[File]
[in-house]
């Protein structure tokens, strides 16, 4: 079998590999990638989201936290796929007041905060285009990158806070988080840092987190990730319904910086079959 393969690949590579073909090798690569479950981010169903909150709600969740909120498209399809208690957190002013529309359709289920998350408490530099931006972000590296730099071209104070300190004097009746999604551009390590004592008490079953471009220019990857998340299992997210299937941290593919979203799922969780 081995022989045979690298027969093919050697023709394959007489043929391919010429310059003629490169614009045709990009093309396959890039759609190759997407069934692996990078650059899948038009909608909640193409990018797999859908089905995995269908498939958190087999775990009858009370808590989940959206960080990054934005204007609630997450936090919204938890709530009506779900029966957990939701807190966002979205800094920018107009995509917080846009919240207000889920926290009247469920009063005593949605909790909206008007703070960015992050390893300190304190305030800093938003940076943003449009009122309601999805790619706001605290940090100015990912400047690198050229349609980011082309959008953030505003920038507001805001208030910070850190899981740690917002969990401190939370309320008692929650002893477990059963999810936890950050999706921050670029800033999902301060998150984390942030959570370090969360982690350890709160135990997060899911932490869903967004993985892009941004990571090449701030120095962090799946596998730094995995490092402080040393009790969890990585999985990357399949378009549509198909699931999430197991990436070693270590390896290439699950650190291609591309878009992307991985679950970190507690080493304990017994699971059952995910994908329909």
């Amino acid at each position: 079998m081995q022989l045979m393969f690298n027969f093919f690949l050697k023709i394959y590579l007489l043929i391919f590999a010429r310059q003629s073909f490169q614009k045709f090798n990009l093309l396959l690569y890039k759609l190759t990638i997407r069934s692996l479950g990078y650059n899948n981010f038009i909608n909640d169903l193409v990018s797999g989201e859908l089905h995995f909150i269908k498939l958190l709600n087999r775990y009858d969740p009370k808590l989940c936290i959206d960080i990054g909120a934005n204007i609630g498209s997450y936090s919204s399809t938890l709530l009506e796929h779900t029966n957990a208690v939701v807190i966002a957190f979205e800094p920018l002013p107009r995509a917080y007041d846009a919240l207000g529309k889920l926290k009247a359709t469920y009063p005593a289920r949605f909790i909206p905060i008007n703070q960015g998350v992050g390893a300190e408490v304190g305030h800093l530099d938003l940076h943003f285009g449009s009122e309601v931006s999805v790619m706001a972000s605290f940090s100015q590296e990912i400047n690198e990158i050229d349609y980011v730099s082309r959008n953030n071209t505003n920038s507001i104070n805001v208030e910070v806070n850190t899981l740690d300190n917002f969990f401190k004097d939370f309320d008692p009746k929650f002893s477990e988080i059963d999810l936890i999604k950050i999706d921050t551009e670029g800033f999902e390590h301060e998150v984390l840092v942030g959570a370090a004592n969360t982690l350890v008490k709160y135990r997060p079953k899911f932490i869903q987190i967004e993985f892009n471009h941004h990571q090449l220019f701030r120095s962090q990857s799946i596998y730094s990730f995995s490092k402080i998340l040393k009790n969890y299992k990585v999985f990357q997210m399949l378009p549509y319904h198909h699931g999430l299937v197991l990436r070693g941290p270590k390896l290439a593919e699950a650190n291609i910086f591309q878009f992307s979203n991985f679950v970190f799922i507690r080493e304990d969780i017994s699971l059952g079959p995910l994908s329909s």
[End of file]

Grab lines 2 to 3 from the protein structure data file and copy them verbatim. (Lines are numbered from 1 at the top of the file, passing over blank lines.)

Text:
């Protein structure tokens, strides 16, 4: 079998590999990638989201936290796929007041905060285009990158806070988080840092987190990730319904910086079959 393969690949590579073909090798690569479950981010169903909150709600969740909120498209399809208690957190002013529309359709289920998350408490530099931006972000590296730099071209104070300190004097009746999604551009390590004592008490079953471009220019990857998340299992997210299937941290593919979203799922969780 081995022989045979690298027969093919050697023709394959007489043929391919010429310059003629490169614009045709990009093309396959890039759609190759997407069934692996990078650059899948038009909608909640193409990018797999859908089905995995269908498939958190087999775990009858009370808590989940959206960080990054934005204007609630997450936090919204938890709530009506779900029966957990939701807190966002979205800094920018107009995509917080846009919240207000889920926290009247469920009063005593949605909790909206008007703070960015992050390893300190304190305030800093938003940076943003449009009122309601999805790619706001605290940090100015990912400047690198050229349609980011082309959008953030505003920038507001805001208030910070850190899981740690917002969990401190939370309320008692929650002893477990059963999810936890950050999706921050670029800033999902301060998150984390942030959570370090969360982690350890709160135990997060899911932490869903967004993985892009941004990571090449701030120095962090799946596998730094995995490092402080040393009790969890990585999985990357399949378009549509198909699931999430197991990436070693270590390896290439699950650190291609591309878009992307991985679950970190507690080493304990017994699971059952995910994908329909």
């Amino acid at each position: 079998m081995q022989l045979m393969f690298n027969f093919f690949l050697k023709i394959y590579l007489l043929i391919f590999a010429r310059q003629s073909f490169q614009k045709f090798n990009l093309l396959l690569y890039k759609l190759t990638i997407r069934s692996l479950g990078y650059n899948n981010f038009i909608n909640d169903l193409v990018s797999g989201e859908l089905h995995f909150i269908k498939l958190l709600n087999r775990y009858d969740p009370k808590l989940c936290i959206d960080i990054g909120a934005n204007i609630g498209s997450y936090s919204s399809t938890l709530l009506e796929h779900t029966n957990a208690v939701v807190i966002a957190f979205e800094p920018l002013p107009r995509a917080y007041d846009a919240l207000g529309k889920l926290k009247a359709t469920y009063p005593a289920r949605f909790i909206p905060i008007n703070q960015g998350v992050g390893a300190e408490v304190g305030h800093l530099d938003l940076h943003f285009g449009s009122e309601v931006s999805v790619m706001a972000s605290f940090s100015q590296e990912i400047n690198e990158i050229d349609y980011v730099s082309r959008n953030n071209t505003n920038s507001i104070n805001v208030e910070v806070n850190t899981l740690d300190n917002f969990f401190k004097d939370f309320d008692p009746k929650f002893s477990e988080i059963d999810l936890i999604k950050i999706d921050t551009e670029g800033f999902e390590h301060e998150v984390l840092v942030g959570a370090a004592n969360t982690l350890v008490k709160y135990r997060p079953k899911f932490i869903q987190i967004e993985f892009n471009h941004h990571q090449l220019f701030r120095s962090q990857s799946i596998y730094s990730f995995s490092k402080i998340l040393k009790n969890y299992k990585v999985f990357q997210m399949l378009p549509y319904h198909h699931g999430l299937v197991l990436r070693g941290p270590k390896l290439a593919e699950a650190n291609i910086f591309q878009f992307s979203n991985f679950v970190f799922i507690r080493e304990d969780i017994s699971l059952g079959p995910l994908s329909s």